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Name: Peiter Mudge Zatko Handle(s): Mudge, PeiterZ Marital status: Single Current residence: New England, USA Job: Chief Scientist, Intrusic First computer: Tektronix 4051 Best known for: Creating L0phtCrack Area(s) of expertise: "Thinking outside of the box"

It's hard to tell if Peiter Mudge Zatko was born eccentric or whether he's just a stickler for privacy.

Take the response to ZDNet Australia's request for his age as an example: "[I'm] not trying to be coy, but my age, race, religion, etcetera, are always items I try not to divulge. The rationale is probably quite different than what most people infer. It is as follows: without irrelevant information such as skin colour and the aforementioned items, people are stripped of data that normally would encourage functional fixation."

It seems Zatko's brain has been over-clocking from a very young age.

"When I was growing up, around the age of five or so, I couldn't wrap my head around 'life'.

"The notion of death being an accepted unknown without any further details drove me bonkers," he told ZDNet Australia.

Some may argue that existentialist dilemmas such as these belong to adults, or at the very least in the adolescent domain. But Zatko was introduced to a myriad of advanced concepts at an extremely tender age.

"In my crib, as an infant, my father sanded down the edges of early 60s-type computer components ... like the face plates of systems with glowing [amber] numeric 'vacuum tube style' readouts," he recalled.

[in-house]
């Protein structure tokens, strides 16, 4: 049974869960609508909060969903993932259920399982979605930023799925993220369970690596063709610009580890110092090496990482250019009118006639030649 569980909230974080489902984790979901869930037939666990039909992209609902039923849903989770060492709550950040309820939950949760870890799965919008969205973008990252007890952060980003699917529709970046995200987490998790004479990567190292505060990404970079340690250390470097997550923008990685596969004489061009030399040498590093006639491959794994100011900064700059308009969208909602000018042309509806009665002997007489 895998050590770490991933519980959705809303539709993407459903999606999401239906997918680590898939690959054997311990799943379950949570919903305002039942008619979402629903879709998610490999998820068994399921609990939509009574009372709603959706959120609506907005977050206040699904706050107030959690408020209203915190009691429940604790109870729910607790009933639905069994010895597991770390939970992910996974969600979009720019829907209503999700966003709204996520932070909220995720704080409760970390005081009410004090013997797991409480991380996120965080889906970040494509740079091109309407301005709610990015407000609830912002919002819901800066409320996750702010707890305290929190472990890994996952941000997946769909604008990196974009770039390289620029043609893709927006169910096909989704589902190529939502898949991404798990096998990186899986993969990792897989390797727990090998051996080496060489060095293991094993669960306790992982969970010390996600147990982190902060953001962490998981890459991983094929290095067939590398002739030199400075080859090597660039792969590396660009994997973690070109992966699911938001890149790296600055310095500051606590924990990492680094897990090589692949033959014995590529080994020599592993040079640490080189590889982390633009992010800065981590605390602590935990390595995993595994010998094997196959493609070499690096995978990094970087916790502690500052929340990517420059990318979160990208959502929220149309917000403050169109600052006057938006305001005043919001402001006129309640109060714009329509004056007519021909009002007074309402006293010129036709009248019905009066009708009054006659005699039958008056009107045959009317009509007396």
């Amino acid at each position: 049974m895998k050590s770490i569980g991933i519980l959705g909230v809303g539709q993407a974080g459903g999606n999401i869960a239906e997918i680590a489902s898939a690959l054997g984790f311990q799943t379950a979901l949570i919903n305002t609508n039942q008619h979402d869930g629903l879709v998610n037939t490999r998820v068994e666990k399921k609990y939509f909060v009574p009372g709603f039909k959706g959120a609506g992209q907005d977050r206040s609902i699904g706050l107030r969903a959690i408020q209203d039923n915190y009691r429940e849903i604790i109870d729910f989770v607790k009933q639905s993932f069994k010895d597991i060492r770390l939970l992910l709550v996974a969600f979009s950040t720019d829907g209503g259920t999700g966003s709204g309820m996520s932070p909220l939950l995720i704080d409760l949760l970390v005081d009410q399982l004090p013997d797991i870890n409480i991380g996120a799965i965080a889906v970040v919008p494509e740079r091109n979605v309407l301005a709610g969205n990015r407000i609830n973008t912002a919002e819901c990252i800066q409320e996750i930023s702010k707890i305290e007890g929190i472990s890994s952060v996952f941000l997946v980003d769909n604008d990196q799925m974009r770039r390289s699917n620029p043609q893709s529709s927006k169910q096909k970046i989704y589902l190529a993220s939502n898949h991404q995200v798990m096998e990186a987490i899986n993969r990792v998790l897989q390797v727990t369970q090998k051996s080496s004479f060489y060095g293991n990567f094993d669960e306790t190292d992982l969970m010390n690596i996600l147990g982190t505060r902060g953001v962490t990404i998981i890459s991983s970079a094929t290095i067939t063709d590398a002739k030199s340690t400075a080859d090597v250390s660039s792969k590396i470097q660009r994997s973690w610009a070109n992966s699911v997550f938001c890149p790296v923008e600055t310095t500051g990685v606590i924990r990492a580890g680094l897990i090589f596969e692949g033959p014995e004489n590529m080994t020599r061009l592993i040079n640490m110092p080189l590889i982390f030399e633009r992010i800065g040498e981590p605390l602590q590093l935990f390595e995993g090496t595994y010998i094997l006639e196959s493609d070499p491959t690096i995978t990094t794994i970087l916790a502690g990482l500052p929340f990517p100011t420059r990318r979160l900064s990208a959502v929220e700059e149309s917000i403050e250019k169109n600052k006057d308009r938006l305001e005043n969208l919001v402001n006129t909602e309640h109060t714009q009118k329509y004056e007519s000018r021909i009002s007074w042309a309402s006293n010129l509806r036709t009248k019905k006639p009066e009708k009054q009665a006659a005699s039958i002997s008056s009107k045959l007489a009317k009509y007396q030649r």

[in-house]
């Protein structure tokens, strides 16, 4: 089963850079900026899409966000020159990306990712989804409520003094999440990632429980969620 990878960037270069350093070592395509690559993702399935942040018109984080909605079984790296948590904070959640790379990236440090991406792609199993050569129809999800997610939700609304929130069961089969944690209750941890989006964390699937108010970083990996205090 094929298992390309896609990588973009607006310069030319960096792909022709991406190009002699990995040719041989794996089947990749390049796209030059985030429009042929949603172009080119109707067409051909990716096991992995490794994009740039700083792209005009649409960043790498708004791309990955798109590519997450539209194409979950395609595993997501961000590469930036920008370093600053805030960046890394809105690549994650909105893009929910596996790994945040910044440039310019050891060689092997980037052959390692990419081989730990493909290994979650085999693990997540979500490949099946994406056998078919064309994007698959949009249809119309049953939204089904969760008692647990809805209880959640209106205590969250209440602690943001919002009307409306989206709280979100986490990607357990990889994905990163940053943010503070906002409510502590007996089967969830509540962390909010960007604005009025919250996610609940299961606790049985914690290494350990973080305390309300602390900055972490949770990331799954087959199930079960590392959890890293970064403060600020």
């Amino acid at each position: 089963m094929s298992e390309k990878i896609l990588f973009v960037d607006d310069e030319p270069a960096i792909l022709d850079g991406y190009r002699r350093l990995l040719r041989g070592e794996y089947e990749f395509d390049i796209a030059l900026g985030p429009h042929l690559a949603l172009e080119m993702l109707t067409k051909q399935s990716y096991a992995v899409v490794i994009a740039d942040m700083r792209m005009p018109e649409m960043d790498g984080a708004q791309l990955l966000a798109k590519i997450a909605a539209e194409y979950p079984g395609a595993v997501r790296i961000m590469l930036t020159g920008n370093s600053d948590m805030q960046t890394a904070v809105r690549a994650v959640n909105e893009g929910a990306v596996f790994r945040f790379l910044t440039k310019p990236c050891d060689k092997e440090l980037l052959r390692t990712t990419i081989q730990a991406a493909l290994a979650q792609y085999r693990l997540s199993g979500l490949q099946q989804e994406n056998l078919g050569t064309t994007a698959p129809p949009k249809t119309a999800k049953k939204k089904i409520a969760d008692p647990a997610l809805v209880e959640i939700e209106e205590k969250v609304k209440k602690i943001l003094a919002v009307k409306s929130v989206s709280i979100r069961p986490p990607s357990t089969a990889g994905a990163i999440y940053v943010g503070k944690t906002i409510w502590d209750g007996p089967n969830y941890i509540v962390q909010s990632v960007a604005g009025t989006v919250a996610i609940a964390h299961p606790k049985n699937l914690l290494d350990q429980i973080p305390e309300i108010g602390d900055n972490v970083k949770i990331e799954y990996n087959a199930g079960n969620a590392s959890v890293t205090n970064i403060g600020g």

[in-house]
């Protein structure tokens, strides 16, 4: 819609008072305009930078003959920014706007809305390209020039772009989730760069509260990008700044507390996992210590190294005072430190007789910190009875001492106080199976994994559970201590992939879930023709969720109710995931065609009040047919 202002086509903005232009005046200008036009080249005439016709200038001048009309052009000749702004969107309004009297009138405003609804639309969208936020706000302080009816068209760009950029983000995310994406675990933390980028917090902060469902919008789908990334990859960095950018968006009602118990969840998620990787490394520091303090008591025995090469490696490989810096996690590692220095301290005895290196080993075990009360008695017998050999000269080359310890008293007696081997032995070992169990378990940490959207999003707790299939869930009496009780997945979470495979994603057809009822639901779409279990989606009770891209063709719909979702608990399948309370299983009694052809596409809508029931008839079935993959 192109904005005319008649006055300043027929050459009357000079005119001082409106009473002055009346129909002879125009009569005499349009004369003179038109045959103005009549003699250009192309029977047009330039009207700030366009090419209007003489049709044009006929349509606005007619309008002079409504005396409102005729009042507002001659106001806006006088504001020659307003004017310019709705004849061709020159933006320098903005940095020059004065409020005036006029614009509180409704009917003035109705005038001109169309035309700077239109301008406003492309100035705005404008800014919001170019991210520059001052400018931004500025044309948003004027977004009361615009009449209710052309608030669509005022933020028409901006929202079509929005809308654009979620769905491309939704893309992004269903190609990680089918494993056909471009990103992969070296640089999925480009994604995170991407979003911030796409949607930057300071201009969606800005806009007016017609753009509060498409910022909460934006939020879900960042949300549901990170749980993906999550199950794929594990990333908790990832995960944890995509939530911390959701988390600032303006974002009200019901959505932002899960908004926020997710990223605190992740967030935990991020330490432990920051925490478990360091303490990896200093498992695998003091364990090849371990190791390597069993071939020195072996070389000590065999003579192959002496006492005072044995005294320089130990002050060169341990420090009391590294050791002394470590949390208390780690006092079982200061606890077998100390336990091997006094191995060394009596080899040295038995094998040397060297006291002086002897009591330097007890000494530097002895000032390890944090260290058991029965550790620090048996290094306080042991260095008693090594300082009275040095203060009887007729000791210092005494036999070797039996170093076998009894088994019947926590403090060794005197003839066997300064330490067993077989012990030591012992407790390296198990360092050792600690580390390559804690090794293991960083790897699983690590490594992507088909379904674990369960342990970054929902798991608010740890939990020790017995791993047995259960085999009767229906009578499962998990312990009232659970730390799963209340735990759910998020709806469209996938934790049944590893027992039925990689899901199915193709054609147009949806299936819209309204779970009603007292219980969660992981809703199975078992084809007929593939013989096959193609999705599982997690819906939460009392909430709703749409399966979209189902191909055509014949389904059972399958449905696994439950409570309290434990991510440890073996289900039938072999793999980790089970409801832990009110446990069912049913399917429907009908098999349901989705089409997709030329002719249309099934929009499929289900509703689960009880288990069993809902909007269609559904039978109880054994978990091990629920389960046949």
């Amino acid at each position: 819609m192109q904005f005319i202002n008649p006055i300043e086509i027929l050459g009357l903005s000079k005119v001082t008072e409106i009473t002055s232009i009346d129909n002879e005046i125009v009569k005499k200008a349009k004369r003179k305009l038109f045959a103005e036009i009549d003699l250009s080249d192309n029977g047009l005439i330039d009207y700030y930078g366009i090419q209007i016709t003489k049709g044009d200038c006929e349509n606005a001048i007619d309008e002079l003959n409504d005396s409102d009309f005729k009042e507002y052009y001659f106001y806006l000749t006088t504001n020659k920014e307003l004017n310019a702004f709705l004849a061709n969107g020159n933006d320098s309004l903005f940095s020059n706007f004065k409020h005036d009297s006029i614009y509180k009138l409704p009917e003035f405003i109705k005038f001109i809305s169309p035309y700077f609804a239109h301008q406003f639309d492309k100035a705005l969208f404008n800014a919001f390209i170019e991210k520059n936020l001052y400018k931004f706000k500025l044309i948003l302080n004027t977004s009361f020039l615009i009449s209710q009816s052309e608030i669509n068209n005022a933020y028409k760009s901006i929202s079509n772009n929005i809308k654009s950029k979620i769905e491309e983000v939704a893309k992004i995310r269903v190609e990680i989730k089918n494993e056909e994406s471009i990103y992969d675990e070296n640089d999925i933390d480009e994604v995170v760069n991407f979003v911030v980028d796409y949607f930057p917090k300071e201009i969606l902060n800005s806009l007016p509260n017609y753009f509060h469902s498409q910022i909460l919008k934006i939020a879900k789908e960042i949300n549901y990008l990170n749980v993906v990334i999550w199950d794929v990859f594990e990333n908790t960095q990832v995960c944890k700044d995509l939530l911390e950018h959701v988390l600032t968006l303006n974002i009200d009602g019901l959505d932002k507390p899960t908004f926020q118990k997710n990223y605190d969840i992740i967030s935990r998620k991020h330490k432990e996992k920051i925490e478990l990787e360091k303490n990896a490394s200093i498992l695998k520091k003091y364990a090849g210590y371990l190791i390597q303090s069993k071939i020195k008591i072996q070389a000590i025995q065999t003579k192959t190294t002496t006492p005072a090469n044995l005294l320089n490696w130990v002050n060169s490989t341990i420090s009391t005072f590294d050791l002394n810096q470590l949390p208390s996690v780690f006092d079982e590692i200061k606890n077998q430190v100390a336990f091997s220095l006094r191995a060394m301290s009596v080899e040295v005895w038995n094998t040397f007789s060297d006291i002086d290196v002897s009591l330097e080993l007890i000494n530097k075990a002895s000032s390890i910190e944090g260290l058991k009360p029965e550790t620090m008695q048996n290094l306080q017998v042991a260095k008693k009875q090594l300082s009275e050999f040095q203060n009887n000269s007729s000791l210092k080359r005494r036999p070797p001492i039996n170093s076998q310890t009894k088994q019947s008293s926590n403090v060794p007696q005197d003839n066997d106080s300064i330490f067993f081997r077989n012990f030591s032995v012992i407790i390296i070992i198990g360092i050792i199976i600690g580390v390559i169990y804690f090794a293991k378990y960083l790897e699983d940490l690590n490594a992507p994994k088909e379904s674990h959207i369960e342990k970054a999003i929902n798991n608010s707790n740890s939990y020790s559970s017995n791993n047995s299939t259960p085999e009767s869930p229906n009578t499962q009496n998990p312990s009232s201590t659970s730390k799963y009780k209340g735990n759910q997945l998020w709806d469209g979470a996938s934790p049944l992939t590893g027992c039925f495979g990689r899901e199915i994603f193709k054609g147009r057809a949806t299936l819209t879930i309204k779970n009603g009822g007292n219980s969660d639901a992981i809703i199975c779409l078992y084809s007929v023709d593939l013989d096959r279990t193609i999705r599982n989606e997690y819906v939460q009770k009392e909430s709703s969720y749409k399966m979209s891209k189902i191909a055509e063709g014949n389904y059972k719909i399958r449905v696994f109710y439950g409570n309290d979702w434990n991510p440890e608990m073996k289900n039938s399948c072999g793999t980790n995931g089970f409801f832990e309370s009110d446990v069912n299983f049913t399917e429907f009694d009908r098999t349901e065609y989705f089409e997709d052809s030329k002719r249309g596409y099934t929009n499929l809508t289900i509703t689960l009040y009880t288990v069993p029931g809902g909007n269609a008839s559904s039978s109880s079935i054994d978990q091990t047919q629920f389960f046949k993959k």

The way Zatko speaks of him suggests that his father was his mentor in life.

"I asked my father what he believed in -- what his religious beliefs were. He refused to tell me. Instead, he started taking me to churches of different denominations each Sunday and would ask me what my interpretations were.

"Several years later I came up with my own 'codified' religious beliefs," Zatko said.

And he's fanatical about getting the job done. "Anything that I do, I must engross myself in totally," he said.

To Zatko, there's no distinction between work and personal life, and readily admits that his life knows no balance. "There's also no difference between business and personal relationships. When I decided to get into Golden Gloves Boxing and Muay Thai [boxing] it was to master them. When I deal with computers it is to entirely comprehend the socio-psychological interactions and weaknesses they introduce," he revealed.

His parents, while educated, came from fairly blue-collar backgrounds. He said his mother "experienced the depression" while his father grew up working on a farm. As a child, Zatko was given musical training, and was taught science and mathematics while maintaining a "respect for manual labour and living off the land".

He still holds dear to his heart the values his parents instilled in him while growing up. "I was intentionally given freedom and a feeling of independence at a young age. In looking back the rationale was obvious: learn decision making and life choices while you are still able to be protected paternally," he explained. "I watched people self destruct at the tail-end of high school and in college -- where it was obvious that that was their first taste of freedom."